If you own PhoShow Gold or Producer, you need this book to get the most out of either program. If you don't own them, but need a dependable, incredibly powerful multimedia creation engine, then you need to check ProShow out - trial copies are included on the book's CD and are, of course, downloadable from the publisher's site. Either way, you definitely need this book to learn how to get everything you can out of ProShow.

Simply put, this book is a gem and beautifully complements a powerful program.

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on June 10, 2008
I've been using Proshow Gold and Producer for some time now and I found this book to be excellent for both beginners and those more advanced. Not only do you learn how to use the tools but you get good ideas on the artistic way to use these tools by seeing the various shows that are on the included CD. An experienced Gold user said "The deeper I get into Pro Show Gold and the book I find significant advantages to Producer."
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on October 2, 2008
This long overdue ProShow guide was a big disapointment. The author has a bad habit of interupting the lessons by putting the glossary in the middle of the lesson(ex pg 20-23). Being used to the Adobe Elements books and the intuitive way the lessons are written, this book is very difficult to follow as there is no coherant lesson plan. There is also a problem in opening some of the lesson materials from the supplied CD. Lastly, the book lumps ProShow Gold $69.95) with the more expensive ProShow Producer ($249.95) and really pushes Producer. I would not recommend this book as a guide to ProShow Gold. The author should take a lesson from the Adobe Photoshop Elements books.
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on January 1, 2009
I did understand, when buying this book, that it would include both versions as lessons as it says in the title. But this book definitely pushes Producer on us by centering more on Producer than Gold.

It uses keyframes a lot throughout this book but Gold doesn't have keyframes. So rather than explain the lesson with and without keyframes, it just teaches using keyframes so tough crap if you own Gold.

I couldn't open some of the lessons on the CD. Says they are not valid show files. The lessons in the book are confusing to follow and tend to jump around with no continuity. I guess to know something and to teach something are 2 different things. This author knows but can't teach too well.

Though i did learn a few tricks from this book, it wasn't nearly as much as what i expected to learn. They should make 2 books, one for Gold and one for Producer. If you want to combine, that's okay but make sure to utilize both equally. This book is too one sided.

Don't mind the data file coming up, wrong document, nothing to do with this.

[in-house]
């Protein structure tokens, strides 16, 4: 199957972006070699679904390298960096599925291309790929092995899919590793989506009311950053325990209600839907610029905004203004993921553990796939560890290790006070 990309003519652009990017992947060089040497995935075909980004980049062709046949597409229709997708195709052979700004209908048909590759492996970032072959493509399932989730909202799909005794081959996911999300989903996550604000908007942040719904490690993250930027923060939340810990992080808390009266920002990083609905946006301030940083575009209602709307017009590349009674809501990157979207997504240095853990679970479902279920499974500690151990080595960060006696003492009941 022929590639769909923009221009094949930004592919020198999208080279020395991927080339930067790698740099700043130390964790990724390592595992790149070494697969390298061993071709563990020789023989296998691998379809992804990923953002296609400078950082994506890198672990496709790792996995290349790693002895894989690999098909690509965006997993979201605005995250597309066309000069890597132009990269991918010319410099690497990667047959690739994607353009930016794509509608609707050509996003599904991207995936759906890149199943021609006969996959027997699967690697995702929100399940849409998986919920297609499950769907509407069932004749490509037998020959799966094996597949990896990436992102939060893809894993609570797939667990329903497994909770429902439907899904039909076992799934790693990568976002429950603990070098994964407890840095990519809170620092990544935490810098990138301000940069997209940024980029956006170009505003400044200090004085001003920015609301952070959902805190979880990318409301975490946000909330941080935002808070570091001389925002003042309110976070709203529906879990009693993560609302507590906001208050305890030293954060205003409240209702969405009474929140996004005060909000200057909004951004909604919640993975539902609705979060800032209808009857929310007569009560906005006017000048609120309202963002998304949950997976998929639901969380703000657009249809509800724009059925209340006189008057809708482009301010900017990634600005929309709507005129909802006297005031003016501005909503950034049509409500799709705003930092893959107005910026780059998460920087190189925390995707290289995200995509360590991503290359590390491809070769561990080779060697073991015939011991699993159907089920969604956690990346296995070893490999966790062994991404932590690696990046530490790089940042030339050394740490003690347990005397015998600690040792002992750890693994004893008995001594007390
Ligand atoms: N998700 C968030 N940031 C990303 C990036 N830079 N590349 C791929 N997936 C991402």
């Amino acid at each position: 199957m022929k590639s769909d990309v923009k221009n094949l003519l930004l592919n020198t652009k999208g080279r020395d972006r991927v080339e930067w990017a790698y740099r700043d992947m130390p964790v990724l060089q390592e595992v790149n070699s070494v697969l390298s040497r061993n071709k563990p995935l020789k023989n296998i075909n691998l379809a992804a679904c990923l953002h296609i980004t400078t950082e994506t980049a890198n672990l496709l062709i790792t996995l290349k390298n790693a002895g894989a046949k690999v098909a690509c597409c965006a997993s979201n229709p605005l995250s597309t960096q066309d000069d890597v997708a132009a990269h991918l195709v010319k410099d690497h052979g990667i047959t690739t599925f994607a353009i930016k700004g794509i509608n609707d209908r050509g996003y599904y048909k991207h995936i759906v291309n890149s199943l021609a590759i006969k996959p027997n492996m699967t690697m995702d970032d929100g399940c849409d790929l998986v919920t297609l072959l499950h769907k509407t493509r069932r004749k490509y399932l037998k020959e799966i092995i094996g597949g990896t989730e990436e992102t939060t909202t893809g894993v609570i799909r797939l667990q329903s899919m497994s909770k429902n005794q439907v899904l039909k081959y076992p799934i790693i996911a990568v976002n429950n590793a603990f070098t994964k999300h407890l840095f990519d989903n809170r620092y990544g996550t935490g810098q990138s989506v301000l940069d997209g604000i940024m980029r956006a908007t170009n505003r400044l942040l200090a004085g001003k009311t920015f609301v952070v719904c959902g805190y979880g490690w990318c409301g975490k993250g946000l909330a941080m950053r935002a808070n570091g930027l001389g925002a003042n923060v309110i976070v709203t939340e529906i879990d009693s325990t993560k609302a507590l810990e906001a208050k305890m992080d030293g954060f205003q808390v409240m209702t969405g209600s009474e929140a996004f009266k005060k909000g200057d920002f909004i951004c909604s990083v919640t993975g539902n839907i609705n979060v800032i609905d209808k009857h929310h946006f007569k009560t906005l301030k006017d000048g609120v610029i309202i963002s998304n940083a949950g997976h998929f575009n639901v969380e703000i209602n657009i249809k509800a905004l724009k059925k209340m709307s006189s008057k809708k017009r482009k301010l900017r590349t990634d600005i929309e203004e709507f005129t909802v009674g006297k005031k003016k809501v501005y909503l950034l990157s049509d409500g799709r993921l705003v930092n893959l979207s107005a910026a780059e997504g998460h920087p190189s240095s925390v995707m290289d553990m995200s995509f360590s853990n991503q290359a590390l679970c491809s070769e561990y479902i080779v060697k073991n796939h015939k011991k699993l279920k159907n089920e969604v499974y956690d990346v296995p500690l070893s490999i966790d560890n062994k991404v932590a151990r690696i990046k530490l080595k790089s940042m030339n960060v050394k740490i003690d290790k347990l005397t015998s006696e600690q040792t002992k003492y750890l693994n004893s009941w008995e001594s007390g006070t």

What a waste of $23.00.
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on July 29, 2008
If you want help with PRODUCER, this might help - but if you are a novice or using PRO SHOW GOLD, don't waste your time or money. This book should either 1) have been separated into two parts or 2) been printed as two separate books; the programs are in no way similiar.

The free trial of PRODUCER offered on the included CD is good for only 15 days. I couldn't possibly have finished the entire book and associated tutorials in that length of time.

Although the author does tell you which operations are not available in PSG, you have to download PRODUCER to be able to get all the tutorials.

It seems more like a promo for PRODUCER than an honest to goodness "help book."

I have used and TAUGHT courses on PRO SHOW GOLD for about 5 years.
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on June 13, 2008
I live in a very remote part of the intellectual and new E learning world {New Zealand}where it is extremely difficult to even get broadband (unless you are a government office} and to get the E edge on anything innovative is often more frustrating .. But being able to obtain this book allows my skills to rapidly develop and compete internationally with my work on E Tourism Projects. This book is my Bible of New Age Media Production. It is bullet proof in design and readership. If you want to grasp the new methodologies necessary today to persuade people to your view today get it and Photodex Producer ..Today ..This is an unpaid for infocommerical
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on June 23, 2008
I've been using ProShow Gold for about 3 years now. I would NOT recommend this guide for anyone just starting out.

The text and CD have not been sufficiently screened for errors. In Chapter 3 there is an instances where a .jpg should have transparent sections but the white spaces are opaque instead. When layers are blocked from displaying due to this, discovering and correcting the error is not for a beginner. In Chapter 4, adding sound, the ProShow file (wasp gold01.psh) is supposed to load with an included sound track but doesn't. You have to know how to add a sound track to proceed with a lesson telling you how to add a sound track.

If you are already an experienced ProShow user the guide is quite helpful in expanding your knowledge and providing clever examples. Just be prepared to do some guide debugging along the way.

The ProShow program itself is great.
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on June 20, 2008
Where was this book when I was struggling to learn ProShow on my own? James Kearney has graced us with a clearly written tutorial that takes the guesswork out of putting together a simple or sophisticated slide show. What I found most helpful was the way he walks us through a workflow that instructs us to consider our various options at the most efficient point in the process. The book spells out each operation with descriptions and illustrations that accurately describe the process in specific detail. Mr. Kearney's thorough knowledge of ProShow has enabled him to write a must-have book for anyone interested in getting the most out of the program, or anyone who wants to utilize the program most efficiently.